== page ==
There was concern over whether people would be forced out of their homes, as two residential properties were specified as fair game for eminent domain seizing. Because these are rental properties, though, they don't seem to really count. Apparently, if you rent a property, build a rapport with your landlord, and create memories and relationships there, it’s still not really your home. It soon became apparent that Pulskamp thought it would be OK to allow E.D. for these properties because they don’t fit in with his vision of what Santa Clarita should be: “It just doesn’t seem like there oughtta be a house there,” he remarked of a house in an commercialized/industrialized corner of the City. Someone needs to put a sock in the City Manager's underwear drawer and let him know it’s OK. Or perhaps we could skip the analogy and say it's alright to let some corners of Santa Clarita remain less productive than they potentially could be; not every place in this miserable valley needs to look like Valencia.
Props go to Mayor Ferry for trying to make the City staff be less duplicitous about the issue (e.g., “We’re not going to use eminent domain it…except we want to have the option to” and “It’s not going to affect residential properties…except that's exactly what it will do in two particular instances.”) The whole thing was annoying and Pulskamp and McLean strayed several times into the realm of condescension, especially towards the public speakers. They seemed to think that the only reason someone could be against the proposed extension of eminent domain powers was because they didn't understand. In any case, no action was taken tonight; it was just a Public Hearing to be revisited on the 26th of May. I've grown shrill and started to ramble, haven't I? Sorry.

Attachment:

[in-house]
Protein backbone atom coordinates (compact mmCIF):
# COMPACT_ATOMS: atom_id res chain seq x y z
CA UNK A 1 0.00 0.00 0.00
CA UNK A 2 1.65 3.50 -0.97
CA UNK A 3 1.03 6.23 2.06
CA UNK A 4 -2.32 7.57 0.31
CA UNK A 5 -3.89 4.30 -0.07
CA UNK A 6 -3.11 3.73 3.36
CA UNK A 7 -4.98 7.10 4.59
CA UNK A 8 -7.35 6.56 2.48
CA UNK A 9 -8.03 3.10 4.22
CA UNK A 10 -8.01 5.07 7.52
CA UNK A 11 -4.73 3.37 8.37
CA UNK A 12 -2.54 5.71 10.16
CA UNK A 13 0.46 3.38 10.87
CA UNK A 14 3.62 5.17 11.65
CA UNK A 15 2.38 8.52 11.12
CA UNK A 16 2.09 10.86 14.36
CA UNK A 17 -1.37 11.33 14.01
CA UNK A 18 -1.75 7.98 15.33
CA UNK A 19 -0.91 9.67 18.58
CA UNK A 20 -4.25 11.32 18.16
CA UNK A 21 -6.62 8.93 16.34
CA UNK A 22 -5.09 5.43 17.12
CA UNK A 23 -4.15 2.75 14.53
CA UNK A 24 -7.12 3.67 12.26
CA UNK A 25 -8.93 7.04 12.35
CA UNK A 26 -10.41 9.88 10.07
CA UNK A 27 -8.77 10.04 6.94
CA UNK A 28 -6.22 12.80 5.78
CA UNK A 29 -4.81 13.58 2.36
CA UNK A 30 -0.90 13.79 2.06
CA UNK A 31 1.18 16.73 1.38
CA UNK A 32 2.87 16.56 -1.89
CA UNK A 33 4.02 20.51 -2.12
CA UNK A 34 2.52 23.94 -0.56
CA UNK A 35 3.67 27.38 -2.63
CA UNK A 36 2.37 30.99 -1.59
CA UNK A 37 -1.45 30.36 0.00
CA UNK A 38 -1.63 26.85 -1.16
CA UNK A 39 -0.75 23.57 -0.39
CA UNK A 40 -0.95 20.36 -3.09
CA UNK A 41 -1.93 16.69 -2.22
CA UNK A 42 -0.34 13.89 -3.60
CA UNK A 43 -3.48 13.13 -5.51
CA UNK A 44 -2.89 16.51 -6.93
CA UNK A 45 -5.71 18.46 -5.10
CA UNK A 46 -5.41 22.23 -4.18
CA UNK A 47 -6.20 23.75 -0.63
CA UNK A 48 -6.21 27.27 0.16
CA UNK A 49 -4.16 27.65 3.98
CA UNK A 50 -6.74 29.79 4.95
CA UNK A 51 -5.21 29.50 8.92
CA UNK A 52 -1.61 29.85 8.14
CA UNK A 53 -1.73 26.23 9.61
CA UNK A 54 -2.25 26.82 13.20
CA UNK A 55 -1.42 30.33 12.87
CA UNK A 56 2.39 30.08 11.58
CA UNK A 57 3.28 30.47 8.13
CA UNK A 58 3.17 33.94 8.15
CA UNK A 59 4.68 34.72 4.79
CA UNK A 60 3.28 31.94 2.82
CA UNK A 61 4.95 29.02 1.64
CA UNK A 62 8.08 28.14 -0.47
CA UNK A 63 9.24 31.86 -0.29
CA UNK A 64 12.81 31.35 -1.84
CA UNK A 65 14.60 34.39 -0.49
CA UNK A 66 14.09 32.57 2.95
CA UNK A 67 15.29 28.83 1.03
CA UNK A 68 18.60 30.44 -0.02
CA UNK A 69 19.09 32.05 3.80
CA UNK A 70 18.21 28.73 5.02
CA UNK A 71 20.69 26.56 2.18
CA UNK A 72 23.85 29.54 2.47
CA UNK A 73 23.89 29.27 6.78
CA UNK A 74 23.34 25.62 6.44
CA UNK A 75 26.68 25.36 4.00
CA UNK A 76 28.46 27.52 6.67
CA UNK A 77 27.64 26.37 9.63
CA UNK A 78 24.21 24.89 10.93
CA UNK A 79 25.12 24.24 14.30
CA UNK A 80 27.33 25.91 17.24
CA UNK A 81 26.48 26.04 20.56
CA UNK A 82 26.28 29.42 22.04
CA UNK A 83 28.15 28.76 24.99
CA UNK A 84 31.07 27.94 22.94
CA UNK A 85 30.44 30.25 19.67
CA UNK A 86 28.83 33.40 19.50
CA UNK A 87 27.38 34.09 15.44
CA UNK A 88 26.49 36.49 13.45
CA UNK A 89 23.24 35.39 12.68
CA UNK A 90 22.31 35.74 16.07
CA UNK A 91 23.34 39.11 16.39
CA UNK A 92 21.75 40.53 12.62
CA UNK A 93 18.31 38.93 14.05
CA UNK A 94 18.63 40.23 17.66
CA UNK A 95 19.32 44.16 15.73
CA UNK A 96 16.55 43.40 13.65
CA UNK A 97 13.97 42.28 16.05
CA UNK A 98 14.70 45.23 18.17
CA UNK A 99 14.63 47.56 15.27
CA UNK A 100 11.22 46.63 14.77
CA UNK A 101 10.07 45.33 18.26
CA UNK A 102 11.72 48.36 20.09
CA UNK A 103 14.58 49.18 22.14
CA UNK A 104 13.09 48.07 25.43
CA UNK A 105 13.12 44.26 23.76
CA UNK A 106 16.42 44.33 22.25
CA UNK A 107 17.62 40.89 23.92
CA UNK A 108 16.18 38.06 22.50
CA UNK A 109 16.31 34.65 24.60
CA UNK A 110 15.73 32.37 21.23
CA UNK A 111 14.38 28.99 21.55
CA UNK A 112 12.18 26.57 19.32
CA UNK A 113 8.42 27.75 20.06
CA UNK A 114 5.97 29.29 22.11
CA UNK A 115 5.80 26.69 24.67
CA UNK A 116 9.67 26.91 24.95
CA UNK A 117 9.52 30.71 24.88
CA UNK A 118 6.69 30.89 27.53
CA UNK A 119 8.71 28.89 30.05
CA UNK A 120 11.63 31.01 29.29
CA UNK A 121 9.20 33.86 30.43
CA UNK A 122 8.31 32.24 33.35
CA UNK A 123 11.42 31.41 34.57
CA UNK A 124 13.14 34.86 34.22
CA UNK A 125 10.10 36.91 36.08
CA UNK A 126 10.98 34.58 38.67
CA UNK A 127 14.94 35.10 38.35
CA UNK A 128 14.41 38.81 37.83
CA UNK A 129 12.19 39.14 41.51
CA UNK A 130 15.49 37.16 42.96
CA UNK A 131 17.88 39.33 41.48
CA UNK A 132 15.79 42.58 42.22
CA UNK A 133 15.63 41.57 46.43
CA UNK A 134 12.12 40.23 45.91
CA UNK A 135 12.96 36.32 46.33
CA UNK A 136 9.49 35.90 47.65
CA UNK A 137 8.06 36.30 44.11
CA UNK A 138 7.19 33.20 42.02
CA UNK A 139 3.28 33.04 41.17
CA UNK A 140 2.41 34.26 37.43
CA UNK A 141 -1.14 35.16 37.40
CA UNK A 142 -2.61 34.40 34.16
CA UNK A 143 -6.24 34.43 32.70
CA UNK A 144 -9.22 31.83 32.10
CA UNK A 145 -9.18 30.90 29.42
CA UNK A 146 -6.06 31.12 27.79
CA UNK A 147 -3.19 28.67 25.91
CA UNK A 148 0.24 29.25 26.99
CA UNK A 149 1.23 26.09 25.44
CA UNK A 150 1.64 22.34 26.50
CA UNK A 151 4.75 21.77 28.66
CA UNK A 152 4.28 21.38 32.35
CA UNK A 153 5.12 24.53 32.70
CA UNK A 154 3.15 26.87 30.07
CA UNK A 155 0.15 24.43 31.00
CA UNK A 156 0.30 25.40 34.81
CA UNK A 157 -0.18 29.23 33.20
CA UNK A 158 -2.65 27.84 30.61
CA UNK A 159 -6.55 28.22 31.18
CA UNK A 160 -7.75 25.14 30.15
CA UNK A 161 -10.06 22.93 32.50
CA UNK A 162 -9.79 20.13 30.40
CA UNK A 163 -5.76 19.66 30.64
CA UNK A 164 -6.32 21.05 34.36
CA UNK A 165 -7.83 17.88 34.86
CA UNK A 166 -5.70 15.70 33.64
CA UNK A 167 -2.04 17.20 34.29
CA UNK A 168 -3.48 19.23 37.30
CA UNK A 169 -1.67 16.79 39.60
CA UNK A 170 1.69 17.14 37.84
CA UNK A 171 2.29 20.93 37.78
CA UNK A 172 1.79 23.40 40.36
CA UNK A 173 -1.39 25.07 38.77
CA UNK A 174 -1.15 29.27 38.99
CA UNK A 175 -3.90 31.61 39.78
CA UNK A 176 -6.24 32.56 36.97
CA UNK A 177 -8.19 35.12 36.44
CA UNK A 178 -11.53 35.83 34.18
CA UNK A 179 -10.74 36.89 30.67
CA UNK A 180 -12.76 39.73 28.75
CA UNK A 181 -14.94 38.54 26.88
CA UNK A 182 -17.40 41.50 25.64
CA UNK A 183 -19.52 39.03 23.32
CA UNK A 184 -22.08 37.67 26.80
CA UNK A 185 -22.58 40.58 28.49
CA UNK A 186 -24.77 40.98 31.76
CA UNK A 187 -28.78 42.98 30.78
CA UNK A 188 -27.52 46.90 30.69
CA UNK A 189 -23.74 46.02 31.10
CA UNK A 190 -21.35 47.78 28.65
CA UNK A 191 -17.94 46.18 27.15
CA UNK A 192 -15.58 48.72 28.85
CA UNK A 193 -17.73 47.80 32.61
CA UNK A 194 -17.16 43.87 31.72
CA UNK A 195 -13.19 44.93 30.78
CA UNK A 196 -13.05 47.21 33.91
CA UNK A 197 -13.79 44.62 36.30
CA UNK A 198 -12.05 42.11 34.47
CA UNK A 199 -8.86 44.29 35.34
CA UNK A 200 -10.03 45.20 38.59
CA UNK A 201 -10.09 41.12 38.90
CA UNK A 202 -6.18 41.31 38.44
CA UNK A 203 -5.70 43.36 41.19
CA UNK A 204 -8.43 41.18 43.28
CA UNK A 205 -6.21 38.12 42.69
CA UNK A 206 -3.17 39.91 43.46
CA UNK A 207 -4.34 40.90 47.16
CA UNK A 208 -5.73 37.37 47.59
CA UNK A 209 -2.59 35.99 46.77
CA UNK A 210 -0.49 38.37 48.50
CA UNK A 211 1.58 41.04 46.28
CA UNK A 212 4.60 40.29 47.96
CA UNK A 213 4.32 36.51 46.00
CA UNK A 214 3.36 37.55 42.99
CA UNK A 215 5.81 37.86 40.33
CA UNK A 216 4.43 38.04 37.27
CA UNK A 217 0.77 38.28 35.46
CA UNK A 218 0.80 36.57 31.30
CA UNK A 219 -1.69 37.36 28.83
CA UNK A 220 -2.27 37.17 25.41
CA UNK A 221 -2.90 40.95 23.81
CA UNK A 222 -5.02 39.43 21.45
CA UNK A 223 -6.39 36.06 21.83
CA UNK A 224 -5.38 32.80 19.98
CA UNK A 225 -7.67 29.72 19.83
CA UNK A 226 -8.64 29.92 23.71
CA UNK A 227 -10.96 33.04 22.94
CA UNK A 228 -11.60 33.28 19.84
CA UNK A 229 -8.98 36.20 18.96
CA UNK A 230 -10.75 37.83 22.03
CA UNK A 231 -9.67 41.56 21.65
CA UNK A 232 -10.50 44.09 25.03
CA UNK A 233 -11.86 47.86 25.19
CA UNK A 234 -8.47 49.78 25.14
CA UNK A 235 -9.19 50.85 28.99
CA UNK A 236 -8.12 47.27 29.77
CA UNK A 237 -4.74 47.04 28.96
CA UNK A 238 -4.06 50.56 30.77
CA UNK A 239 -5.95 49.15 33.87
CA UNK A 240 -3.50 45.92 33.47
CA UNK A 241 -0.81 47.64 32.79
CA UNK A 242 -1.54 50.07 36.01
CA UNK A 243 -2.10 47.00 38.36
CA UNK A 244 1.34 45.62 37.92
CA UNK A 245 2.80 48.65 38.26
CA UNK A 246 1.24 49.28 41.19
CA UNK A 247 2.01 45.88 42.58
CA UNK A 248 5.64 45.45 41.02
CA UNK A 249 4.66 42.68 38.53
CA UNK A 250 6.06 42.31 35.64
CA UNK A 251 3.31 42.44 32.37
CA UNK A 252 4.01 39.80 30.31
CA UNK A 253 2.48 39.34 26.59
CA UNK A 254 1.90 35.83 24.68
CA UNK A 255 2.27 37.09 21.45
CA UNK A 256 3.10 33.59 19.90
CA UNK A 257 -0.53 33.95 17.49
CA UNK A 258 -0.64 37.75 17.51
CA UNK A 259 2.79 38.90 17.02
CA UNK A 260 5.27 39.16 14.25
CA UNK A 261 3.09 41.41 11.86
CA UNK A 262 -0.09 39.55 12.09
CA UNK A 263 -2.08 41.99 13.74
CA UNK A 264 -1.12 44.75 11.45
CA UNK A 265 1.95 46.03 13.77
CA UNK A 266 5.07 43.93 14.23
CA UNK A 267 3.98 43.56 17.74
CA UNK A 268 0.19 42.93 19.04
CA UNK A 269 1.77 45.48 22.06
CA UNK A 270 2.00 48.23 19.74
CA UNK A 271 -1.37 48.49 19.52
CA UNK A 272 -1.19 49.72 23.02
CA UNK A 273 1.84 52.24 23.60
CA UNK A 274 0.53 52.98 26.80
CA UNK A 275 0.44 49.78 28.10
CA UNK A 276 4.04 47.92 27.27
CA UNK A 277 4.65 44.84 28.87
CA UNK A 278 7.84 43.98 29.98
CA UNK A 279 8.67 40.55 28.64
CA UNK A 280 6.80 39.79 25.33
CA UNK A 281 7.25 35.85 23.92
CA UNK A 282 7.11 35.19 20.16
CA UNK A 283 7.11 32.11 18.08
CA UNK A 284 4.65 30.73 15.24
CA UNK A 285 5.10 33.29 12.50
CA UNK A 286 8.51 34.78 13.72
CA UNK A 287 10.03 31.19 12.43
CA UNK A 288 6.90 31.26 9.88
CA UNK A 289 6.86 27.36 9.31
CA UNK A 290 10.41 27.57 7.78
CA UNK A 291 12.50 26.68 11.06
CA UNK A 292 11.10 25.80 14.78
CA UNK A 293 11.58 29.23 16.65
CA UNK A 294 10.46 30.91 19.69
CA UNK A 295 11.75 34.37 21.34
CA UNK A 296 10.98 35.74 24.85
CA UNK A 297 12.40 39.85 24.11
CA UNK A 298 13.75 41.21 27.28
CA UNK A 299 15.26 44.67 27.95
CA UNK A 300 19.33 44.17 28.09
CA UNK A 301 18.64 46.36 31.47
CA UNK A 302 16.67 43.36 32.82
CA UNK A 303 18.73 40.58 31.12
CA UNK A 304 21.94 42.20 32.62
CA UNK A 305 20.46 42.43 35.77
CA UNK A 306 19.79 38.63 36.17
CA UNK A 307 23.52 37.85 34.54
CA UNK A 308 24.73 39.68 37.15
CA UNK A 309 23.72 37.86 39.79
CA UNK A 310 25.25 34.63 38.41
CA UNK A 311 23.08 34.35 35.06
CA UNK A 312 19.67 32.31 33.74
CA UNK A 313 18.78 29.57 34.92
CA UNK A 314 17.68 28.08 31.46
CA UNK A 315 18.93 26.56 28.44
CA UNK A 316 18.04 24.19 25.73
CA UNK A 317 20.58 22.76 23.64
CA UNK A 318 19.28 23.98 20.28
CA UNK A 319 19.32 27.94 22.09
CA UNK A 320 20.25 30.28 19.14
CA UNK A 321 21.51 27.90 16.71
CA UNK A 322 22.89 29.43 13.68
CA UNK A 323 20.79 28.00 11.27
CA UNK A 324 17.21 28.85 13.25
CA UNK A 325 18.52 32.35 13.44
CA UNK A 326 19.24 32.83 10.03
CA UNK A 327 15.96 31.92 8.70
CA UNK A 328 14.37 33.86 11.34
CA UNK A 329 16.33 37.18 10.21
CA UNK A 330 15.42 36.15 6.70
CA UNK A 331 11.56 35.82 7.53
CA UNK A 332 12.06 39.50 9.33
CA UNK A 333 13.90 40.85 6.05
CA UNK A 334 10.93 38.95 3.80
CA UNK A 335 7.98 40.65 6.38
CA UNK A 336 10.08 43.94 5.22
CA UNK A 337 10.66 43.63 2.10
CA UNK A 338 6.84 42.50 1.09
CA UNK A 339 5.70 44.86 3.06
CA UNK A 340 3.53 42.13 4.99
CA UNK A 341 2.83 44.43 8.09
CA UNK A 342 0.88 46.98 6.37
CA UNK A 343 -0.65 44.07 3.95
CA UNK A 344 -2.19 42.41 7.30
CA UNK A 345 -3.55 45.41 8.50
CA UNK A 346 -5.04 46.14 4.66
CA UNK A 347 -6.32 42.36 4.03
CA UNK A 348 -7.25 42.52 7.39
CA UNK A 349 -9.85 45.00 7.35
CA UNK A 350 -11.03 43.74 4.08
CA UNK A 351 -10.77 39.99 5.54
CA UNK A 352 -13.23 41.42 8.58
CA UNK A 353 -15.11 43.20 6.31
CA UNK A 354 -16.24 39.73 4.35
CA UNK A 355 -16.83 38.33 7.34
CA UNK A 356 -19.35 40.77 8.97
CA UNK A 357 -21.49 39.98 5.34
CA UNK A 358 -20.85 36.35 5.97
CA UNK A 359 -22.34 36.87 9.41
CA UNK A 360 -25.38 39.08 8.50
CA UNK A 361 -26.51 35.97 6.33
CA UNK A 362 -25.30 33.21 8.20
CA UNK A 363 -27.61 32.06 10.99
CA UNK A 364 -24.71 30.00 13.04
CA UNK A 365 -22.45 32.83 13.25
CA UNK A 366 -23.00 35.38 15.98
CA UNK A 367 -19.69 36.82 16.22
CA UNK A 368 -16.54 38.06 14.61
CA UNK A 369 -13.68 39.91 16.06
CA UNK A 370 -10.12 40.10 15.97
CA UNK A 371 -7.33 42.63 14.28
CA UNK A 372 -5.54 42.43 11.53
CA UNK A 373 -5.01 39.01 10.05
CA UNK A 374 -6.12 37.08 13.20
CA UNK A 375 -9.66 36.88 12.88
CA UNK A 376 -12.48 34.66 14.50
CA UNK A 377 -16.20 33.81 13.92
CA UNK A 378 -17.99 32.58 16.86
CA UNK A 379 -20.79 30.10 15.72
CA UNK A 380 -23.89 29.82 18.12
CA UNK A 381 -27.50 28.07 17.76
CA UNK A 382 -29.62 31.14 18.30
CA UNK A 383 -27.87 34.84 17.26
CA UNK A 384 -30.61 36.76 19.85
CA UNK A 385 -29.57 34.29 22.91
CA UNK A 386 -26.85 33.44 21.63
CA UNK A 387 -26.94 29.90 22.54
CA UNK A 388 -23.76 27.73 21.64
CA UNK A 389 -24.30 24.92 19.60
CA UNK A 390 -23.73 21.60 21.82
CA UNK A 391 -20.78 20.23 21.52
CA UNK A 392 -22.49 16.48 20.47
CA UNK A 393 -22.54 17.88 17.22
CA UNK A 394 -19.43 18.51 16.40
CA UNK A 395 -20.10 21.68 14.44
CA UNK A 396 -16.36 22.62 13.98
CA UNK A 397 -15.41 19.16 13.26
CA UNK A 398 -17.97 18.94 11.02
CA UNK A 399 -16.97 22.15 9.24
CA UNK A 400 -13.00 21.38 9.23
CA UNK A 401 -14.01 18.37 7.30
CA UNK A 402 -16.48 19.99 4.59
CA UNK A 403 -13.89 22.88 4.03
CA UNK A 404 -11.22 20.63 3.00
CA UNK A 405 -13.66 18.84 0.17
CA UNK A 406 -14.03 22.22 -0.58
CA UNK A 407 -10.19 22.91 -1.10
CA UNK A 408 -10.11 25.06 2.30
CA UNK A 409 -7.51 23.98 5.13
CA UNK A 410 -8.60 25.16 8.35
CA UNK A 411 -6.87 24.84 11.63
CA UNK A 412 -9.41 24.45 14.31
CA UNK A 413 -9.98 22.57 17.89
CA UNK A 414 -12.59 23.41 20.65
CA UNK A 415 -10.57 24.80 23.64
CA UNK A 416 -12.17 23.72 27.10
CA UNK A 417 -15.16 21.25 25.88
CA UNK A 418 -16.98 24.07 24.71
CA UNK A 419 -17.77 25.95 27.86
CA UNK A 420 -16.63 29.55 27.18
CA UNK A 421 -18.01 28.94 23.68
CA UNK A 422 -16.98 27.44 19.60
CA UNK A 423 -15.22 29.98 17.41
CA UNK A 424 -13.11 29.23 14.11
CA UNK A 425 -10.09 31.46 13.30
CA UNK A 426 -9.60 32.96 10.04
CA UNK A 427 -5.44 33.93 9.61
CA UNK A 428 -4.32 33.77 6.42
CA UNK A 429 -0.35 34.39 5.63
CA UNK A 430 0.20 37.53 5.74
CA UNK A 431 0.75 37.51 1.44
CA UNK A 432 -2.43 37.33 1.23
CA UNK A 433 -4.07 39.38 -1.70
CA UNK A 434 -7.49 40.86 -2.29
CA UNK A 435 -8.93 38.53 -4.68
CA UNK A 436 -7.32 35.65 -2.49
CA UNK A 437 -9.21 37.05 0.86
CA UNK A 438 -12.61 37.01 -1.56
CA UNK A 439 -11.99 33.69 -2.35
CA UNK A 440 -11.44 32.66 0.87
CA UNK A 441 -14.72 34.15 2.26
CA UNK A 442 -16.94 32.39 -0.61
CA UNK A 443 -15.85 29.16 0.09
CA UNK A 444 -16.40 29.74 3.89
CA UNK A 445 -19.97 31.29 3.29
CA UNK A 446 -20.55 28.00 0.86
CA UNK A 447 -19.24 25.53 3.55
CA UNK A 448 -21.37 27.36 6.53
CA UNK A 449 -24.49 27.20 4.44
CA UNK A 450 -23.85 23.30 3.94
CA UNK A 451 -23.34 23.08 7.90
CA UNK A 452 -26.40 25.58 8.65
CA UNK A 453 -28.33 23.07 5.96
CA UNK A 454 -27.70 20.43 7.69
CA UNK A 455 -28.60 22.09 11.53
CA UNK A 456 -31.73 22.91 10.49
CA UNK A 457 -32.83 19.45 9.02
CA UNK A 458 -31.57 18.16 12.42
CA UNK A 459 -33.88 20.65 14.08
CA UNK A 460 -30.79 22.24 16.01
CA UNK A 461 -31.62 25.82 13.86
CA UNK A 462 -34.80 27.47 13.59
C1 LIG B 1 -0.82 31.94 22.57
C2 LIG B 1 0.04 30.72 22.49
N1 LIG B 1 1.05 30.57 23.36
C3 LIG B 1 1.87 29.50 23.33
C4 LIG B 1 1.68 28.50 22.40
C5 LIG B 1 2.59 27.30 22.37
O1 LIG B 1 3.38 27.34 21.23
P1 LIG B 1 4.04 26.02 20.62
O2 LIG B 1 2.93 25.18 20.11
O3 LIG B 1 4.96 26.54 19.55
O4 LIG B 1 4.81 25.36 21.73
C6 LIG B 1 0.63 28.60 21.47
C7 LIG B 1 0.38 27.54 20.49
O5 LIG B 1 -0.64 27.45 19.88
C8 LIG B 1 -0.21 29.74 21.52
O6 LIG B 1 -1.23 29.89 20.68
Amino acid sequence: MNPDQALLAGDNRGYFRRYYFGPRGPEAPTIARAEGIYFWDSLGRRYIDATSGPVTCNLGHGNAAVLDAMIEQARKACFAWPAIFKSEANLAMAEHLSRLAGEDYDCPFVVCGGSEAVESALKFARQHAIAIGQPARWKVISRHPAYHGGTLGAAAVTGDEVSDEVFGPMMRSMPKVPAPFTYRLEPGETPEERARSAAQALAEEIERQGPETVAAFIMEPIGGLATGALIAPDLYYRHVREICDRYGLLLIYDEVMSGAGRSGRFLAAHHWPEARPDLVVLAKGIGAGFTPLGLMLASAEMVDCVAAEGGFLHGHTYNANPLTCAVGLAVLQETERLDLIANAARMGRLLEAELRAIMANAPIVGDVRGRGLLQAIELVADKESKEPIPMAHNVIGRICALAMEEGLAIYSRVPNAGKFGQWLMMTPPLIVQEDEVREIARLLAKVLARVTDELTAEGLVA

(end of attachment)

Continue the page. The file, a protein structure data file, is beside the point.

The Council sped quickly through the consent calendar, which included a second reading that formalized an ordinance to keeps sex offenders from living almost anywhere in SCV.
The last big item was Councilmember Bob Kellar’s pet proposal to add “In God We Trust” to the City Logo. “I sincerely in my heart feel we need to get back to some of the basics that make this nation great,” he said while introducing his plan. He continued by quoting pithy statements made by politicians in other California cities that adopted similar measures. He closed by proposing that the people of Santa Clarita vote on the idea on the April 13, 2010 ballot.
The reaction was universally positive. Joe Messina said it was important to remember God and that we were serving “Something bigger, higher, and better than yourself.” (Bigger, higher, and better than SCV? Surely you jest!) Apart from a number of public speakers, there were also 15 cards written in support. Unfortunately, just as the City Council got into a discussion of whether “In God We Trust” would appear just on the big City Hall logo, on City letterhead, at other public buildings, etc. and whether the Council could just approve it that night rather than going to a ballot vote, my Internets died. My connection to the electronic world was revived only in time to hear Laurene Weste giving her “aye” to some pro-In-God-We-Trust motion. For specifics, go to The Signal or KHTS, the latter of which will probably have a better written story.
Personally, I’m all for the In God We Trust addition. Unless you’re a godless heathen (redundant? not quite), it's a nice gesture, and one I'm certain the people of Santa Clarita will endorse. After all, those four words are just the ticket for soothing the many souls troubled by over-consumption, infidelity, self-absoprtion, and the other vices that are the hallmark of Claritan life. To close with a more generous tone, perhaps those words will inspire us to do better.
That makes him a Taurus, like yours truly. Taureans are boring homebodies who value comfort and stability, which may explain why we both heart SCV. :-/